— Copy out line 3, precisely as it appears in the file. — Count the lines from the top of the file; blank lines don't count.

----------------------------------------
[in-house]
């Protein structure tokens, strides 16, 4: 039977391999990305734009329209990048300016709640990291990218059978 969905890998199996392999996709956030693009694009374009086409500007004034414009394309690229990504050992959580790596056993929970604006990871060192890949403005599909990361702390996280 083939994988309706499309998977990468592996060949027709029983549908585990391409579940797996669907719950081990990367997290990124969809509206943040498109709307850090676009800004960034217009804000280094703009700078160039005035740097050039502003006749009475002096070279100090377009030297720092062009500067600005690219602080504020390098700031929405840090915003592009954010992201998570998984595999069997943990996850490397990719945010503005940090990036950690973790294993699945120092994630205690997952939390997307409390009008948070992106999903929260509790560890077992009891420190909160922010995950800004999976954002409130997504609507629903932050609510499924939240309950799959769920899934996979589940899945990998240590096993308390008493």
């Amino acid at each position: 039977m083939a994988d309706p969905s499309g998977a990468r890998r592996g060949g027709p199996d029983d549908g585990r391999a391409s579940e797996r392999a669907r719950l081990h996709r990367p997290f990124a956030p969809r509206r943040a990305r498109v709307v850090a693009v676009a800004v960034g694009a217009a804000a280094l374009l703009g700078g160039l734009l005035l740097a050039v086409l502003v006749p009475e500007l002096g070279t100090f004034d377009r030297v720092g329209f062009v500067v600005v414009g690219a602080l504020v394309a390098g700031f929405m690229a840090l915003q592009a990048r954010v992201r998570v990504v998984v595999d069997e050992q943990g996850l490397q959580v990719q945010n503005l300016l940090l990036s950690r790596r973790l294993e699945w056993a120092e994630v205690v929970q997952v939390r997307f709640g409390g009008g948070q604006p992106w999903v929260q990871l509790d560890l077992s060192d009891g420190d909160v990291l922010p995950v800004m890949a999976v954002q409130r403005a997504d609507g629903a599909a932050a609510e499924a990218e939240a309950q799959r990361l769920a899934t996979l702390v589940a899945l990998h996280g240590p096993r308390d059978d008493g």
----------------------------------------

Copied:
């Amino acid at each position: 039977m083939a994988d309706p969905s499309g998977a990468r890998r592996g060949g027709p199996d029983d549908g585990r391999a391409s579940e797996r392999a669907r719950l081990h996709r990367p997290f990124a956030p969809r509206r943040a990305r498109v709307v850090a693009v676009a800004v960034g694009a217009a804000a280094l374009l703009g700078g160039l734009l005035l740097a050039v086409l502003v006749p009475e500007l002096g070279t100090f004034d377009r030297v720092g329209f062009v500067v600005v414009g690219a602080l504020v394309a390098g700031f929405m690229a840090l915003q592009a990048r954010v992201r998570v990504v998984v595999d069997e050992q943990g996850l490397q959580v990719q945010n503005l300016l940090l990036s950690r790596r973790l294993e699945w056993a120092e994630v205690v929970q997952v939390r997307f709640g409390g009008g948070q604006p992106w999903v929260q990871l509790d560890l077992s060192d009891g420190d909160v990291l922010p995950v800004m890949a999976v954002q409130r403005a997504d609507g629903a599909a932050a609510e499924a990218e939240a309950q799959r990361l769920a899934t996979l702390v589940a899945l990998h996280g240590p096993r308390d059978d008493g």